The Remodel Minority Series: Rebranding the Model Minority Myth

Henry McCausland

According to the Merriam-Webster Dictionary, the word “myth” is “an unfounded or false notion.” However, in that case, should the model minority myth even be considered a myth? When reaching out to Professor erin Khuê Ninh, the associate professor and chair of the Asian American Studies department at UC Santa Barbara, she replied stating, “I would not be treating the model minority as a ‘myth,’ and in fact would be asking audience members to think about no longer using that term.” This statement was for a good reason, as when viewing generalized data and our own lives, the model minority myth seems more aptly labeled as a stereotype that significantly impacts the racialization of Asian Americans.

As stated by the report “Asian-American success and the pitfalls of generalization” published by Brookings, “relative to other racial and ethnic minorities, (Asian Americans) live in wealthier neighborhoods, have high marriage rates, high levels of educational achievement, and are successful in the labor market.” Though this can be attributed to numerous factors with one being the United States hyperselecting Asian Americans depending on their degrees and expertise in specialized positions and an emphasis on hard work and dedication to education rather than god-given skills, the data backing this claim in terms of educational achievement have received much attention. According to the United States Census Bureau’s publication “Educational Attainment in the United States: 2015,” though 54% of Asians 25 years and older held a bachelor’s degree or higher, only 36% of non-Hispanic Whites, 22% of blacks, and 15% of Hispanics held a bachelor’s degree or higher at the same age. And Asian Americans have also been shown to attend better schools on aggregate.

However, this generalized data is often dismissed, because as Professor erin Khuê Ninh stated in her presentation for the Asian American/Asian Research Institute (AAARI), “when people argue that the model minority is a myth, their go-to phrase is usually ‘disaggregate the data!’ … so the argument goes ‘break us up by ethnicity, and you’ll see that for many Asian Americans, that percentage is very misleading. They are not outperforming other racial groups at all.'” But they are when you take into consideration this slide curated by Professor erin Khuê Ninh, supported by Analysis of 2015 American Community Survey Microdata.

sourced from “Passing for Perfect: College Impostors and Other Model Minorities (Intro Excerpt Only)”

As per these charts, only six Asian American ethnicities, mostly composed of Southeast Asian refugees, (composing 14% of the Asian American population) have had a lower percentage of having a bachelor’s degree or higher compared to white Americans, with only four (composing 4% of the Asian American population) having a lower percentage of having a bachelor’s degree or higher compared to black Americans and one having a lower percentage of having a bachelor’s degree or higher compared to Latinx Americans.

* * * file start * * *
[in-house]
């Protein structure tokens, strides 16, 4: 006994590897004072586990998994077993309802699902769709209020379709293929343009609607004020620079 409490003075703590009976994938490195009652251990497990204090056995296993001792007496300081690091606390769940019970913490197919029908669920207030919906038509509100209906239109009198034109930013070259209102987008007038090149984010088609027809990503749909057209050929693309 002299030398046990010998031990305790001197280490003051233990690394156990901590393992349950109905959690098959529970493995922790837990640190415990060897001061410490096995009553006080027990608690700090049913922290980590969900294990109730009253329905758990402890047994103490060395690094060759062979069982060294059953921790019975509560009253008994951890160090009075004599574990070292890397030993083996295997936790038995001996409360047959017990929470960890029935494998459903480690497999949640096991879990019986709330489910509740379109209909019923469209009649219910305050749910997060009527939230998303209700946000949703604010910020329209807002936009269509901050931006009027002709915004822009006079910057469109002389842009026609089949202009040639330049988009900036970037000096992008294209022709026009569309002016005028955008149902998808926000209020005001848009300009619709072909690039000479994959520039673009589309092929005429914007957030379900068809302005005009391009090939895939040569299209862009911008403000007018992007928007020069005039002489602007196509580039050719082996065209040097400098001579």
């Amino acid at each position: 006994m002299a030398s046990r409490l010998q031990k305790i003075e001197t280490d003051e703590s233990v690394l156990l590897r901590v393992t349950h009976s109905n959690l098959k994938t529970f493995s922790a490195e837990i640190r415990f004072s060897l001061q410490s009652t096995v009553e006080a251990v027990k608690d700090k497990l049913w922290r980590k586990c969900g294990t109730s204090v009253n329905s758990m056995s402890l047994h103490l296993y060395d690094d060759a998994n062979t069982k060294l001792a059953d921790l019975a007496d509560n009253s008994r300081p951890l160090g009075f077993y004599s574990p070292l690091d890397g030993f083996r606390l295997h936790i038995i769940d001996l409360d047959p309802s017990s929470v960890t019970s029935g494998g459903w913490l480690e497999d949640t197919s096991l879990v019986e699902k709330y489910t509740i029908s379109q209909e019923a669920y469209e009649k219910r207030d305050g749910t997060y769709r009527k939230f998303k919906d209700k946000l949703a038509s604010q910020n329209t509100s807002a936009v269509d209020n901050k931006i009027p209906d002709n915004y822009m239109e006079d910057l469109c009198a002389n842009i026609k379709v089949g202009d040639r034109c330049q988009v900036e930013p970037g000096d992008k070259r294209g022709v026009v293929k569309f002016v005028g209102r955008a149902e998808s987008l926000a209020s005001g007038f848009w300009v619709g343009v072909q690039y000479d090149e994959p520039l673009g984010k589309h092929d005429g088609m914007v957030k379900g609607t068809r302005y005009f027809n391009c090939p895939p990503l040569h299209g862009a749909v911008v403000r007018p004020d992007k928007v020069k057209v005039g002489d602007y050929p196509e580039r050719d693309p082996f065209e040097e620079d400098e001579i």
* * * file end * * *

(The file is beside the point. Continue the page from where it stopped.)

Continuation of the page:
As our lives and the data referenced above suggests, there is truth in the model minority myth. Thus, it is not apt to call it a myth anymore but rather a stereotype, something true of instances but not the truth itself despite its extensive and inexcusable impacts on marginalized communities.

The model minority stereotype, founded on the fear of forced return to internment camps after World War II, selective immigration policies, etc., has been used against other marginalized communities, excusing the role of racism in their struggles and perpetuating sentiments like anti-Blackness. The stereotype also harms Asian Americans greatly, subjecting them to extreme pressure to comply with its notions to the extent of becoming college imposters and placing them under a bamboo ceiling, limiting them from attaining leadership positions due to their label as weak, docile individuals. Moving forwards, we will be referring to what has previously been known as the model minority myth as the model minority stereotype to provide a more well-rounded perspective to help raise awareness of these impacts in a constructive fashion. Thank you so much for reading this article, and stay tuned for more articles regarding the model minority stereotype <3

As college-bound STEM students (on your end) and a Ph.D. college professor (on my end), we are living/breathing examples of the model minority. We are not unicorns; we are legion.

– Professor erin Khuê Ninh

Works Cited

Joo, Nathan, et al. “Asian-American Success and the Pitfalls of Generalization.” Brookings, Brookings, 9 Mar. 2022,

“Myth Definition & Meaning – Merriam-Webster.” Merriam-Webster, Merriam-Webster,

Ninh, erin Khuê. “Passing for Perfect: College Impostors and Other Model Minorities (Intro Excerpt Only).” YouTube, Asian American / Asian Research Institute, 21 Mar. 2022,

Ryan, Camille L., and Kurt Bauman. “Educational Attainment in the United States: 2015.”, United States Census Bureau, 16 Dec. 2021,